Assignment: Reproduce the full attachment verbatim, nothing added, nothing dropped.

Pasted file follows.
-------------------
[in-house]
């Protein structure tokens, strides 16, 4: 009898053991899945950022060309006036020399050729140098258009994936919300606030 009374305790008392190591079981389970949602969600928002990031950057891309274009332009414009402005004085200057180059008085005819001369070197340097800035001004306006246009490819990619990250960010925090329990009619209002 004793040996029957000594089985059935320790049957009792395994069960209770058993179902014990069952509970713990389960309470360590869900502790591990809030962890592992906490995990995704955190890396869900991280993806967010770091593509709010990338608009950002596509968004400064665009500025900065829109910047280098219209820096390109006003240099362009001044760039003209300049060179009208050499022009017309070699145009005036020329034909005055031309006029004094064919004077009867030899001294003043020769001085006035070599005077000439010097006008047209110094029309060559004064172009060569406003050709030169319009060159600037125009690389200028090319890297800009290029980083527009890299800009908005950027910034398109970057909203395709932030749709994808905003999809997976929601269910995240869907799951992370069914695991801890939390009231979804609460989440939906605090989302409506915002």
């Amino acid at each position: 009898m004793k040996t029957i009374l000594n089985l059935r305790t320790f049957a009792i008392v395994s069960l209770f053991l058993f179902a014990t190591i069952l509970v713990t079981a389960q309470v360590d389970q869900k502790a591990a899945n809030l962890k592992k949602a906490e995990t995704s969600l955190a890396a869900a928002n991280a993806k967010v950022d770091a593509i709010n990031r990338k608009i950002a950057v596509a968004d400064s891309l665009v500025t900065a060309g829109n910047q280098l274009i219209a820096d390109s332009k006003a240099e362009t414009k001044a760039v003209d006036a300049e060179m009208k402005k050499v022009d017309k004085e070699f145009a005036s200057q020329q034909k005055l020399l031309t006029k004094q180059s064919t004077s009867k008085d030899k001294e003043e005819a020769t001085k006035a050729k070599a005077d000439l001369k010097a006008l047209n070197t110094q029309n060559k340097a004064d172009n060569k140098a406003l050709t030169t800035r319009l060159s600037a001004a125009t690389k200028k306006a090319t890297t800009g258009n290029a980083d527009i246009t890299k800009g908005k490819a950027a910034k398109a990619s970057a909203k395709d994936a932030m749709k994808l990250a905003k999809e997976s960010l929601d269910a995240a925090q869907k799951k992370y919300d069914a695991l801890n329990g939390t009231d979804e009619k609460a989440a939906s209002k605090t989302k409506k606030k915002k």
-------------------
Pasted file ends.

[in-house]
């Protein structure tokens, strides 16, 4: 009898053991899945950022060309006036020399050729140098258009994936919300606030 009374305790008392190591079981389970949602969600928002990031950057891309274009332009414009402005004085200057180059008085005819001369070197340097800035001004306006246009490819990619990250960010925090329990009619209002 004793040996029957000594089985059935320790049957009792395994069960209770058993179902014990069952509970713990389960309470360590869900502790591990809030962890592992906490995990995704955190890396869900991280993806967010770091593509709010990338608009950002596509968004400064665009500025900065829109910047280098219209820096390109006003240099362009001044760039003209300049060179009208050499022009017309070699145009005036020329034909005055031309006029004094064919004077009867030899001294003043020769001085006035070599005077000439010097006008047209110094029309060559004064172009060569406003050709030169319009060159600037125009690389200028090319890297800009290029980083527009890299800009908005950027910034398109970057909203395709932030749709994808905003999809997976929601269910995240869907799951992370069914695991801890939390009231979804609460989440939906605090989302409506915002």
């Amino acid at each position: 009898m004793k040996t029957i009374l000594n089985l059935r305790t320790f049957a009792i008392v395994s069960l209770f053991l058993f179902a014990t190591i069952l509970v713990t079981a389960q309470v360590d389970q869900k502790a591990a899945n809030l962890k592992k949602a906490e995990t995704s969600l955190a890396a869900a928002n991280a993806k967010v950022d770091a593509i709010n990031r990338k608009i950002a950057v596509a968004d400064s891309l665009v500025t900065a060309g829109n910047q280098l274009i219209a820096d390109s332009k006003a240099e362009t414009k001044a760039v003209d006036a300049e060179m009208k402005k050499v022009d017309k004085e070699f145009a005036s200057q020329q034909k005055l020399l031309t006029k004094q180059s064919t004077s009867k008085d030899k001294e003043e005819a020769t001085k006035a050729k070599a005077d000439l001369k010097a006008l047209n070197t110094q029309n060559k340097a004064d172009n060569k140098a406003l050709t030169t800035r319009l060159s600037a001004a125009t690389k200028k306006a090319t890297t800009g258009n290029a980083d527009i246009t890299k800009g908005k490819a950027a910034k398109a990619s970057a909203k395709d994936a932030m749709k994808l990250a905003k999809e997976s960010l929601d269910a995240a925090q869907k799951k992370y919300d069914a695991l801890n329990g939390t009231d979804e009619k609460a989440a939906s209002k605090t989302k409506k606030k915002k």